(Mr Parker) I think by the nature of the way these allegations are coming forward, it would be right to say that recovered memory does not play a part in most of the allegations. I think evidence of recovered memories themselves are rare and difficult to come by. In my own study I have only five out of nearly 130 cases involve what would be known as recovered memory. That is memories from childhood which reappear within the therapeutic context.
  (Dr Boakes) It depends on how you define recovered memory. If you limit it solely to memories occurring during a specific therapeutic encounter, that is probably right. But certainly I have been involved in three cases in care homes where undoubtedly the memories were not present when the police first approached the claimant and were recovered later. For a variety of reasons, one needed to be very concerned about those memories.
  (Dr Thompson) Of the five cases that I reviewed, there were over 100 complainants and only one of those complainants appeared to follow from what is now known as false memory syndrome. They received counselling at a prison, at Her Majesty's Service, and it may well be that their recollections came out of that memory. In the sixth case, involving four complainants, one of those would appear to be repeating what are known as recovered memories and there is some indication that they have been in therapy.

  975. Dr Boakes, you said there was a cause for concern in the three cases that you had reviewed, about the way in which the memory had been recovered presumably?
  (Dr Boakes) Yes, absolutely. I think you have to be careful about how you define false memories. If you limit it to formal counselling with a specific and semi-intentional implanting, then obviously it narrows it. But if you include a broad spectrum, we now know that entirely false memories can arise outside any kind of therapeutic intervention. People can persuade themselves or are influenced by the kind of things that are available to all of us. I have been involved in five care home cases, two are civil and three are criminal. One, it came out in cross examination that the complainant had had no memory of having been abused until a certain point in time and I was called in at that stage. Of the others, one complainant first of all talked about physical brutality and some three or four months later said "Now I have remembered something else" and over the next three months she made two further statements of memories of sexual abuse. These progressed from oral sex to rape and then became quite mountingly sadistic. All of these new memories she claimed, had not been previously remembered.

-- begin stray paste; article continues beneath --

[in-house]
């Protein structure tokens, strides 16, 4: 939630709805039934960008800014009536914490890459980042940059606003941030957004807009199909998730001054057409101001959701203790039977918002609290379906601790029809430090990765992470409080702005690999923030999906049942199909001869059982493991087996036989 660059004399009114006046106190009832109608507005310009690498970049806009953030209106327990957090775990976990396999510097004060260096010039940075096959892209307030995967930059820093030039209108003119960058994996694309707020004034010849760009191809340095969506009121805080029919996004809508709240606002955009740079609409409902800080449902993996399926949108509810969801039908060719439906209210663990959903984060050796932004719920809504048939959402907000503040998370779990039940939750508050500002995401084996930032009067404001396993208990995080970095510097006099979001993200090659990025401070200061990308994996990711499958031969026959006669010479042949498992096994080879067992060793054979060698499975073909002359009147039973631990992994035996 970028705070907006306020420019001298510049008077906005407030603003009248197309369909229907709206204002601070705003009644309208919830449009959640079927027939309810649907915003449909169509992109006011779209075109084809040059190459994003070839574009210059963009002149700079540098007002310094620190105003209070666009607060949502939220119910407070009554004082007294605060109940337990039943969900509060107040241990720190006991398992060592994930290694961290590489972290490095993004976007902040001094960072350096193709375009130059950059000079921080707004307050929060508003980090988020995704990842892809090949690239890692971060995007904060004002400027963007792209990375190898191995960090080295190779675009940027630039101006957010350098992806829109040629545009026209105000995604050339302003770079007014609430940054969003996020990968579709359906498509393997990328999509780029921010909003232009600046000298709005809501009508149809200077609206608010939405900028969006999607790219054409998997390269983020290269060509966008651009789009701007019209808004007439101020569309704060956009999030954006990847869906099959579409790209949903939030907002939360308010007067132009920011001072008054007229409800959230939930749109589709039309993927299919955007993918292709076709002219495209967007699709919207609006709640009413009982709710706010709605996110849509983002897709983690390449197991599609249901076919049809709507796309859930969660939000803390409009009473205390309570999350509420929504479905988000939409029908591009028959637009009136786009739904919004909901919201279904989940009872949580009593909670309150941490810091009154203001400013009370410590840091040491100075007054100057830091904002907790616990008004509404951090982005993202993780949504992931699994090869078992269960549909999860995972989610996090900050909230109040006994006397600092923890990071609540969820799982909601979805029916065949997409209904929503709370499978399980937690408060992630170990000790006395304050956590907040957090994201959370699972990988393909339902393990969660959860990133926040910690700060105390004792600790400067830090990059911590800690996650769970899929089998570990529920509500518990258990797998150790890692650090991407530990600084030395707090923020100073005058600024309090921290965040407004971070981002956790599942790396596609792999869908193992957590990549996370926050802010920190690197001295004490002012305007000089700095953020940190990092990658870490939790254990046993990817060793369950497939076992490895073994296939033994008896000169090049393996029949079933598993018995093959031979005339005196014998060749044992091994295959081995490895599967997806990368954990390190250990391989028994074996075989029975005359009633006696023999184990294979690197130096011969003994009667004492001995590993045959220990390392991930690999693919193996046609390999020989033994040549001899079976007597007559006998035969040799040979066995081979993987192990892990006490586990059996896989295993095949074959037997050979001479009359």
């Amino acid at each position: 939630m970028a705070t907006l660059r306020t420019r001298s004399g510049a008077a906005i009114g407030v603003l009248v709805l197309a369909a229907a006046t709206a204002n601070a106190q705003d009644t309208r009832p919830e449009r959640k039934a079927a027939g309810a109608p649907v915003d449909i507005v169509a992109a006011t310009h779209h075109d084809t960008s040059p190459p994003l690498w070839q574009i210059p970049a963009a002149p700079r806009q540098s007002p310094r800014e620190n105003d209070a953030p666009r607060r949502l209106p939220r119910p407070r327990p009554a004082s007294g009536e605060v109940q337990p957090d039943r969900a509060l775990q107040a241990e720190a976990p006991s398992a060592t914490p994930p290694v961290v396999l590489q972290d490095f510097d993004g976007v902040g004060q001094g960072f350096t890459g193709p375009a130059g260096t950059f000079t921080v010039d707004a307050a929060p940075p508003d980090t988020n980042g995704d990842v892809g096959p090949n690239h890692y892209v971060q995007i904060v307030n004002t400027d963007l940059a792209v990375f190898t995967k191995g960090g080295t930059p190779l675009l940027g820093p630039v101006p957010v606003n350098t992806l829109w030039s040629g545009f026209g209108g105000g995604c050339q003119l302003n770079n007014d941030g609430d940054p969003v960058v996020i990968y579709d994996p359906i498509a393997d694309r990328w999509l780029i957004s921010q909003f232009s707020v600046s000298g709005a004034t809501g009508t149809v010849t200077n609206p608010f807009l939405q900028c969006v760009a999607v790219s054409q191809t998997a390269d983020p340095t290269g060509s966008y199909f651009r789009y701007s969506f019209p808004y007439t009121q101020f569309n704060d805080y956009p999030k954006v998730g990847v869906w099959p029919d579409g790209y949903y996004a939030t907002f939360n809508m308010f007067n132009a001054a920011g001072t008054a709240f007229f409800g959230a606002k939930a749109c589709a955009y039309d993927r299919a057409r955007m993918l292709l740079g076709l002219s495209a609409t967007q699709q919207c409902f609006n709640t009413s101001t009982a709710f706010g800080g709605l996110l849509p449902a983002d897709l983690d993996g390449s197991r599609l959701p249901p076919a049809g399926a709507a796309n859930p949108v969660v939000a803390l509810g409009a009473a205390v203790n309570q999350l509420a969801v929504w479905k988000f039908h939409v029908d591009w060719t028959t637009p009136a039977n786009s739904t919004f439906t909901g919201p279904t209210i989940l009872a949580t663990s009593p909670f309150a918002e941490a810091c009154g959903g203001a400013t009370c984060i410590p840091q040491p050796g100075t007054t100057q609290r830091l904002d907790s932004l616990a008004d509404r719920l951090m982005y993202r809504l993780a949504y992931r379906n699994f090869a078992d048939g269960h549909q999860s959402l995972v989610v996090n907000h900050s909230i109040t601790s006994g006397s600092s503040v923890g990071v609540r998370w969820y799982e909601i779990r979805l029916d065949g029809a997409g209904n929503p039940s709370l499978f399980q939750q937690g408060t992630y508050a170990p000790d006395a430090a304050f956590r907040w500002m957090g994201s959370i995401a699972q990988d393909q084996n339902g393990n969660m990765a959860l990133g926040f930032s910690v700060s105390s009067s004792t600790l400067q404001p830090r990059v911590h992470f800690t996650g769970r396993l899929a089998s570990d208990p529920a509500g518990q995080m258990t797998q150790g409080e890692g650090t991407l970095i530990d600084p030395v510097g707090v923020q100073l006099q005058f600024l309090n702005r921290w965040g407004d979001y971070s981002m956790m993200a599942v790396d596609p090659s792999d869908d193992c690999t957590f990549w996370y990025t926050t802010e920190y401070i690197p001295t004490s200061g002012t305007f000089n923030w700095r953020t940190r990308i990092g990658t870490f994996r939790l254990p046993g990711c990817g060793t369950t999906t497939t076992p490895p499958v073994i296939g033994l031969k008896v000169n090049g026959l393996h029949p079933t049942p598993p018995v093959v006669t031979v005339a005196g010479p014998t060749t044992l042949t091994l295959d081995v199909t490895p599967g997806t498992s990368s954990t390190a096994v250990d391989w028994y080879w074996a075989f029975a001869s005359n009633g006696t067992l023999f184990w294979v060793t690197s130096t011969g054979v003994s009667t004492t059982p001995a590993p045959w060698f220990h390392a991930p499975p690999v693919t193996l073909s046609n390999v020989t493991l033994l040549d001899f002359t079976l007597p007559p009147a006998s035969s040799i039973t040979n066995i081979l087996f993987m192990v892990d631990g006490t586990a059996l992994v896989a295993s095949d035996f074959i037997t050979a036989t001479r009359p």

976. What prompted that, do you think?
  (Dr Boakes) I do not think it was clear. Rumination, thinking about it, dwelling upon it.

  977. Suggestion by the interviewer?
  (Dr Boakes) Not that I have evidence of, but then there was no transcript of the interview. It was a period of time. Certainly her parting remark, at the end of the first interview, was "And if I remember anything more, I will tell the police" so there was implicit in the suggestion that it was possible that she would remember more and indeed she did. Another man, similarly, started out by saying "No, nothing" and gave a categorical statement that he had never been abused and then the interviewers came back a number of times. Then they came back and said "Ah, but we know from other people that you were abused. Do you want to tell us about it?" and he then began to come up with memories, which seemed, when you put them together with other evidence, to be extremely dubious, though I do not think that one could wholly rule them out. The first woman I was talking about you could wholly rule them out for a variety of reasons. Sorry, did I lose you?

  978. You said "I do not think you could wholly—
  (Dr Boakes) In this particular man, I am not sure that you could wholly rule them out.

  979. Right. But the other two?
  (Dr Boakes) But the other two I think you undoubtedly could. They went back into such a very young age—the woman had been in care almost from birth, was talking about memories from periods where you really could be confident that they could not be possible.